They're dressing up as baseball players this year.
The hottest 2009 costumes are the Yankees' road grays and the Phillies' home whites, clean at first and dirtier after each inning, about to be seen in Game 3 of the 105th World Series, which comes to Citizens Bank Park at 7:57 p.m. ET on Saturday.
The hottest 2009 costumes are the Kate Gosselin wig, "Twilight" and "True Blood" vampires, Lady Gaga (she's a Yankees fan from New York), Disney characters, Elvis and whatever else comes knocking on your front door.
For only the second time, two popular and all-hallowed traditions are converging on Oct. 31. It last happened in 2001, when the Yankees and D-backs played Game 5 of the World Series right into Nov. 1, and here we are again in a city where "boo" now means something more.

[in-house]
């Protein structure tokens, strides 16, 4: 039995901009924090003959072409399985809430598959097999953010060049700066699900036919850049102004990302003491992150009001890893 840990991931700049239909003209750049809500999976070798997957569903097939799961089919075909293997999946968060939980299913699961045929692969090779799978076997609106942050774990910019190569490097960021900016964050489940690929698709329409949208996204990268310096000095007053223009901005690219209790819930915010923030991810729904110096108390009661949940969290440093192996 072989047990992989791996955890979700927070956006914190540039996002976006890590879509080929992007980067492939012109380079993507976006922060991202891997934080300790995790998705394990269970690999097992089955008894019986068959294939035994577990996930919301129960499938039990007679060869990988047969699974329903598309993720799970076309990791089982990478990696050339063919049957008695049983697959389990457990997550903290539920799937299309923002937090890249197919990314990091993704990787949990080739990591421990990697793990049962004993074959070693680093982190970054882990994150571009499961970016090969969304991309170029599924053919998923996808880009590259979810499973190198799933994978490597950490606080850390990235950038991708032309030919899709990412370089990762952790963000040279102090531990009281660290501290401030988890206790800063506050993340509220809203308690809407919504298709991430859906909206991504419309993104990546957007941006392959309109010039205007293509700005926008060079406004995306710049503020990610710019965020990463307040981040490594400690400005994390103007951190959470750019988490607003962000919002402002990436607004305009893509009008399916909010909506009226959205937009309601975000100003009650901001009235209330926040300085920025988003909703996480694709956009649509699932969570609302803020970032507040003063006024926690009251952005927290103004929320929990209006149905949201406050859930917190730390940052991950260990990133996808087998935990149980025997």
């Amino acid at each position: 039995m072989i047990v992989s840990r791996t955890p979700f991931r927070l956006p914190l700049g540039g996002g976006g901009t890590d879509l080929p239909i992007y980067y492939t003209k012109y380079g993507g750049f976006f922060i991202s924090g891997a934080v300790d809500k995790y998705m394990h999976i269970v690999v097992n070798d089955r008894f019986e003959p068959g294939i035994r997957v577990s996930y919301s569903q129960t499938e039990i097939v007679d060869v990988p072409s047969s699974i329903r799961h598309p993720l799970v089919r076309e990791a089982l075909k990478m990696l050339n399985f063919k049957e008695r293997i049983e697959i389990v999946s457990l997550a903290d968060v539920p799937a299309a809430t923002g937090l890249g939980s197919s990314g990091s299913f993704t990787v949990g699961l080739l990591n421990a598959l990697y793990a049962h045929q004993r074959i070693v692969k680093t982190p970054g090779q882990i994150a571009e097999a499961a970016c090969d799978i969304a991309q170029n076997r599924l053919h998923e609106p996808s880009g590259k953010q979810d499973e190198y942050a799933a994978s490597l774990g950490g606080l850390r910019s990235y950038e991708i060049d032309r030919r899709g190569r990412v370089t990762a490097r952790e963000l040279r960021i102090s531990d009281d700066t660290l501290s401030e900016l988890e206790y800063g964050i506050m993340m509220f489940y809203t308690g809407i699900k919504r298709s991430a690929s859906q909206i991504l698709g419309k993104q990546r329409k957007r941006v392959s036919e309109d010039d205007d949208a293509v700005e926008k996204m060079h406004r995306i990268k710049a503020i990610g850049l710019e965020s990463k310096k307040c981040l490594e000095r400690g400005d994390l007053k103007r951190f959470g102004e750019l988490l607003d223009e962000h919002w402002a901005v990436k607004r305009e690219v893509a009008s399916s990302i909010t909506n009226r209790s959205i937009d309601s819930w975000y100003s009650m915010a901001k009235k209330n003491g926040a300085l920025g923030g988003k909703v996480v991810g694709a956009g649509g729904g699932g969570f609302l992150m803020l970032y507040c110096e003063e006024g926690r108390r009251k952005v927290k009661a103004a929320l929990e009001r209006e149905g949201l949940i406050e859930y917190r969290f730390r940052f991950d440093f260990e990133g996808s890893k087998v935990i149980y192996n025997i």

"I could get some kind of vampire superpowers, you never know," Phillies Game 3 starter Cole Hamels said Friday, which was a workout day at Citizens Bank Park. "They could help me hit the ball out of the ballpark and throw the ball straight through the catcher."
"I'd normally be home waiting for kids to knock on the door," Yankees catcher Jose Molina said, "but this time, I'll be here. I'll take this a million times before being home waiting for kids to knock on the door."
Yankees outfielder Nick Swisher said he had some Halloween plans that he is all too happy to break.
It is about 108 miles from Yankee Stadium to Citizens Bank Park, one of the shortest distances between World Series ballparks.
Polo Grounds, Yankee Stadium
Shea Stadium, Yankee Stadium
Ebbets Field, Yankee Stadium
Candlestick Park, Oakland Coliseum
Memorial Stadium, Veterans Stadium
Citizens Bank Park, Yankee Stadium
"Me and my lady, we were going to go to a costume party as inflatable sumo wrestlers," he said. "That would have been a lot of fun. But I'd rather be here. I'm sure the fans will have a good time with it. Obviously, it's going to be a sea of red out there. Halloween, man! Hopefully there's going to be a full moon. That would just put the icing on the cake."